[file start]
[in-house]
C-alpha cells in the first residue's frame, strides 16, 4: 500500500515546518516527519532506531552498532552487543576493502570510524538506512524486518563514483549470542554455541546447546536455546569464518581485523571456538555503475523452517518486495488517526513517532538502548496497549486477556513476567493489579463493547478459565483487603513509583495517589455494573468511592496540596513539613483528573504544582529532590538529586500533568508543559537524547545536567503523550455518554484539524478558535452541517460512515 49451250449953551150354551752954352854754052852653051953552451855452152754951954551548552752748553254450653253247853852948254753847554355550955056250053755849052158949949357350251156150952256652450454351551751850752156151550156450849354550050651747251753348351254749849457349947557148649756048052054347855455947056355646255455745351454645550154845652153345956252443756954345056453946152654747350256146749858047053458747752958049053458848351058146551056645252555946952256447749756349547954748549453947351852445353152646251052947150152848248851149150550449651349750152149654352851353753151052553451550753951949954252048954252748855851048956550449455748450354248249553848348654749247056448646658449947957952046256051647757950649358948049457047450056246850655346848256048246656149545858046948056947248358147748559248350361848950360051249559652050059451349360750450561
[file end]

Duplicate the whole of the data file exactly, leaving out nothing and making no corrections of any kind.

[in-house]
C-alpha cells in the first residue's frame, strides 16, 4: 500500500515546518516527519532506531552498532552487543576493502570510524538506512524486518563514483549470542554455541546447546536455546569464518581485523571456538555503475523452517518486495488517526513517532538502548496497549486477556513476567493489579463493547478459565483487603513509583495517589455494573468511592496540596513539613483528573504544582529532590538529586500533568508543559537524547545536567503523550455518554484539524478558535452541517460512515 49451250449953551150354551752954352854754052852653051953552451855452152754951954551548552752748553254450653253247853852948254753847554355550955056250053755849052158949949357350251156150952256652450454351551751850752156151550156450849354550050651747251753348351254749849457349947557148649756048052054347855455947056355646255455745351454645550154845652153345956252443756954345056453946152654747350256146749858047053458747752958049053458848351058146551056645252555946952256447749756349547954748549453947351852445353152646251052947150152848248851149150550449651349750152149654352851353753151052553451550753951949954252048954252748855851048956550449455748450354248249553848348654749247056448646658449947957952046256051647757950649358948049457047450056246850655346848256048246656149545858046948056947248358147748559248350361848950360051249559652050059451349360750450561